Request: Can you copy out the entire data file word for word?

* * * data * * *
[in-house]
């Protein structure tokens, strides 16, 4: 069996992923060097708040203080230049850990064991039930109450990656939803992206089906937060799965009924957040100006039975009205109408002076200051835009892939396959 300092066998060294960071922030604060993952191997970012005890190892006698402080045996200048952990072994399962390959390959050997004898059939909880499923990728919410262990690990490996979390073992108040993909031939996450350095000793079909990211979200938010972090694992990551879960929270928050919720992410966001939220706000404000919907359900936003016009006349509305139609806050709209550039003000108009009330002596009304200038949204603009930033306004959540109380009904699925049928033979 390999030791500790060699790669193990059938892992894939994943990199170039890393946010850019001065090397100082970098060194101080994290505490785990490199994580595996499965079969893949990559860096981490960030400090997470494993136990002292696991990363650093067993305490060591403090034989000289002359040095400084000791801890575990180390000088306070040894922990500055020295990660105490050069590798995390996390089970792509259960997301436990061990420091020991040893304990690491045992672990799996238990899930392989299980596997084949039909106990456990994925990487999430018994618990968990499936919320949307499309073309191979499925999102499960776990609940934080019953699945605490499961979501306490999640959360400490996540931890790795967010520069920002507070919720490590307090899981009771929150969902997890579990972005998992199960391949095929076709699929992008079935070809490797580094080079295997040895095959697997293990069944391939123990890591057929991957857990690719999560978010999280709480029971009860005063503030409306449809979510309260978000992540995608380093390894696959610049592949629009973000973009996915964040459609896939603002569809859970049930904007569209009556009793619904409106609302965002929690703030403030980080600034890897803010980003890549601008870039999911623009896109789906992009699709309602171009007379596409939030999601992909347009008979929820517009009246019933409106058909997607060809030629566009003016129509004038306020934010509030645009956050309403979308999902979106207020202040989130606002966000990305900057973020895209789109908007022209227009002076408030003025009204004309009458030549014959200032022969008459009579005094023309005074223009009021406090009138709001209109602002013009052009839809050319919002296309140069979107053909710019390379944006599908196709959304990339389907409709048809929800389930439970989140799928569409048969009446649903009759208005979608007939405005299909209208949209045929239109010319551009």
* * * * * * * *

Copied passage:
[in-house]
């Protein structure tokens, strides 16, 4: 069996992923060097708040203080230049850990064991039930109450990656939803992206089906937060799965009924957040100006039975009205109408002076200051835009892939396959 300092066998060294960071922030604060993952191997970012005890190892006698402080045996200048952990072994399962390959390959050997004898059939909880499923990728919410262990690990490996979390073992108040993909031939996450350095000793079909990211979200938010972090694992990551879960929270928050919720992410966001939220706000404000919907359900936003016009006349509305139609806050709209550039003000108009009330002596009304200038949204603009930033306004959540109380009904699925049928033979 390999030791500790060699790669193990059938892992894939994943990199170039890393946010850019001065090397100082970098060194101080994290505490785990490199994580595996499965079969893949990559860096981490960030400090997470494993136990002292696991990363650093067993305490060591403090034989000289002359040095400084000791801890575990180390000088306070040894922990500055020295990660105490050069590798995390996390089970792509259960997301436990061990420091020991040893304990690491045992672990799996238990899930392989299980596997084949039909106990456990994925990487999430018994618990968990499936919320949307499309073309191979499925999102499960776990609940934080019953699945605490499961979501306490999640959360400490996540931890790795967010520069920002507070919720490590307090899981009771929150969902997890579990972005998992199960391949095929076709699929992008079935070809490797580094080079295997040895095959697997293990069944391939123990890591057929991957857990690719999560978010999280709480029971009860005063503030409306449809979510309260978000992540995608380093390894696959610049592949629009973000973009996915964040459609896939603002569809859970049930904007569209009556009793619904409106609302965002929690703030403030980080600034890897803010980003890549601008870039999911623009896109789906992009699709309602171009007379596409939030999601992909347009008979929820517009009246019933409106058909997607060809030629566009003016129509004038306020934010509030645009956050309403979308999902979106207020202040989130606002966000990305900057973020895209789109908007022209227009002076408030003025009204004309009458030549014959200032022969008459009579005094023309005074223009009021406090009138709001209109602002013009052009839809050319919002296309140069979107053909710019390379944006599908196709959304990339389907409709048809929800389930439970989140799928569409048969009446649903009759208005979608007939405005299909209208949209045929239109010319551009």